Posted 24th Mar 2016 by Peter Byrne
Sir David Attenborough is set to open a wild haven in London which has been unseen for almost 200 years
Attenborough is set to launch London Wildlife Trust's new flagship nature reserve, Woodberry Wetlands on Saturday 30th April, in a move which will set a new bar for 21st century nature conservation, providing inspirational showcase of the value nature can have for those living in high-rise London.
Located in Stoke Newington, the stunning wildlife oasis spans 11 hectares, with the focus of the haven being a reservoir which was originally built in 1833, but closed to the public ever since. The reserve is already attracting a new breed of young, urban conservation volunteer.
From 1955-1980 the reservoir was pumped with chlorine and sodium phosphate to disinfect the water, yet this also prevented wildlife living there. After this, nature began to thrive, playing home to many animals that are not normally seen in London.
Six years ago, the London Wildlife Trust started work on plans that would make a public nature reserve with aid from the private and public sectors, and have now created a 13,000m2 of reedbed, planting 550m2 of hedgerow, wildflower meadows and fruit trees to attract birds, bees, butterflies and other insects.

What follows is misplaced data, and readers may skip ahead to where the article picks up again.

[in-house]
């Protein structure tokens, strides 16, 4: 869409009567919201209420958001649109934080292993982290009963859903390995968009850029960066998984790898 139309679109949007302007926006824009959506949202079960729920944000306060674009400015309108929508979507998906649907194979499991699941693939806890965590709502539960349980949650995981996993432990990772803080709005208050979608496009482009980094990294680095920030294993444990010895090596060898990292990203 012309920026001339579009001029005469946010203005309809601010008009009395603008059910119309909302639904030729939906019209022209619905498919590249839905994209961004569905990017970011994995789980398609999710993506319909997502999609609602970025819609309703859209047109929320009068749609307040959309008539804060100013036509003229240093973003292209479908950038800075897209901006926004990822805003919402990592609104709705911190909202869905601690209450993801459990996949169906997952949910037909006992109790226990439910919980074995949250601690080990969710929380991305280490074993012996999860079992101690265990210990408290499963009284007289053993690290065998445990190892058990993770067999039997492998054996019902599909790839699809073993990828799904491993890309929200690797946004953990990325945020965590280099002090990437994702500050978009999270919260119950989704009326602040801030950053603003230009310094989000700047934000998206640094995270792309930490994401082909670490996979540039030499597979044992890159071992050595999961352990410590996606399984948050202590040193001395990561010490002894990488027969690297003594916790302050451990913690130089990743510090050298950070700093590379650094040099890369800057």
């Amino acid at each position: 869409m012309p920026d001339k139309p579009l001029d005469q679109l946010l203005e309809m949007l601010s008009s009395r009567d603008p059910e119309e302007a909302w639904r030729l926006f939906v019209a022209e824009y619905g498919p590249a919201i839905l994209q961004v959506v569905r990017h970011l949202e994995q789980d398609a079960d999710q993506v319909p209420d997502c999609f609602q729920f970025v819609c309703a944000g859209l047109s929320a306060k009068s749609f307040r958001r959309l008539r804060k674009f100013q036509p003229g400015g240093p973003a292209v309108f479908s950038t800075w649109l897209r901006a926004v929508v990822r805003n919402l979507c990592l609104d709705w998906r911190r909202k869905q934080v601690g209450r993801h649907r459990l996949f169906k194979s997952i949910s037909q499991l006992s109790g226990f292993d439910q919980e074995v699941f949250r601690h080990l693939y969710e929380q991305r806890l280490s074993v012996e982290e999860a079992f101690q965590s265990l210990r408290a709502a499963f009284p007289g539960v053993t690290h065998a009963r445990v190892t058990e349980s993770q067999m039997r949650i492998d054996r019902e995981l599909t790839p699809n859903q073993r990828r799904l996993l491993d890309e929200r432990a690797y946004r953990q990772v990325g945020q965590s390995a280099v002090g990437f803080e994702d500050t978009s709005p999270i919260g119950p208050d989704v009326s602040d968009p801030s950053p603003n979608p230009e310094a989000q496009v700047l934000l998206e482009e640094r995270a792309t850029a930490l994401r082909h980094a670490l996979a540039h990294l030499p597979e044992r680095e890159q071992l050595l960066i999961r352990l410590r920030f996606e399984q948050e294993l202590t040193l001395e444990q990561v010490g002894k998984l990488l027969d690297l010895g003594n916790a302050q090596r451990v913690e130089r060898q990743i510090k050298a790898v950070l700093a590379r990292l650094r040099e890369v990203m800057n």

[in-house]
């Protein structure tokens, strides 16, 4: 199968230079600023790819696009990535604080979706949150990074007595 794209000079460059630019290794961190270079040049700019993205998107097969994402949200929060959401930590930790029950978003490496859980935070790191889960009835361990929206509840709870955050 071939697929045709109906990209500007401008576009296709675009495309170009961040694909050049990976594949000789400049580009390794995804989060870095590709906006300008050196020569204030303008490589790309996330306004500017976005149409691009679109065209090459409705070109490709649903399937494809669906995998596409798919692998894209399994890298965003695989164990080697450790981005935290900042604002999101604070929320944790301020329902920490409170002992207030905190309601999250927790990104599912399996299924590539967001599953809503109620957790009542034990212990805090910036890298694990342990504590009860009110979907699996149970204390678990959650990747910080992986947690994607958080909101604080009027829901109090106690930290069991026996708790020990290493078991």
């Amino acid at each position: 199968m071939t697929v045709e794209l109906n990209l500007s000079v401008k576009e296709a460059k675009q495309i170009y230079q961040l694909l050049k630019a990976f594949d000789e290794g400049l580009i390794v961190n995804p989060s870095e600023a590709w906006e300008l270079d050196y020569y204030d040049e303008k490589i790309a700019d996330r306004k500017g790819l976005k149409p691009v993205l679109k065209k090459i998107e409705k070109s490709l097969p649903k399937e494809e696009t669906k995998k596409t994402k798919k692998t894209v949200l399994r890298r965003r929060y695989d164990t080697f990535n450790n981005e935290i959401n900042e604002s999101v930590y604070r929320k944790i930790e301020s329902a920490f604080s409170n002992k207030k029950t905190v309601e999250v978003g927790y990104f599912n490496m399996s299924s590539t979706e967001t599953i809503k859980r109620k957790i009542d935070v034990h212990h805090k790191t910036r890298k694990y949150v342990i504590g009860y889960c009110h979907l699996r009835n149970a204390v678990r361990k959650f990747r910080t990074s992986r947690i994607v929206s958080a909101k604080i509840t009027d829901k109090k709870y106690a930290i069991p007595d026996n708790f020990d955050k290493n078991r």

It will open it's doors to the public on Sunday 1 May.
The reservoir was originally built as a site to store drinking water but it was quickly recognised for its value to wildlife, being designated a Site of Metropolitan Importance for Nature Conservation in 1987. In 2007 the London Wildlife Trust started working on a community garden in a closed corner, beginning to convert the reservoir into a nature reserve in 2010, with the aid of partners such as landowner Thames Water. Conservation of the built and natural heritage is a key part of the project, aiming to bring people closer to nature.
Speaking about it was Stephanie Hilborne OBE, chief executive of The Wildlife Trust, who said: “The Wildlife Trusts care for over 2,000 wild havens around the UK - refuges for wildlife until our wider countryside and cities become more hospitable to the animals and plants with which we share the world. These are natural places that people can enjoy day after day - and in urban areas they are particularly valuable as wild oases where people can switch off, be soothed by the rustle of wind blowing through reeds or be thrilled by the sight of a kingfisher. Woodberry Wetlands is the inspirational outcome of years of dedicated effort and a great partnership with Thames Water.”
Image courtesy of Penny Dixie / The Woodland Trust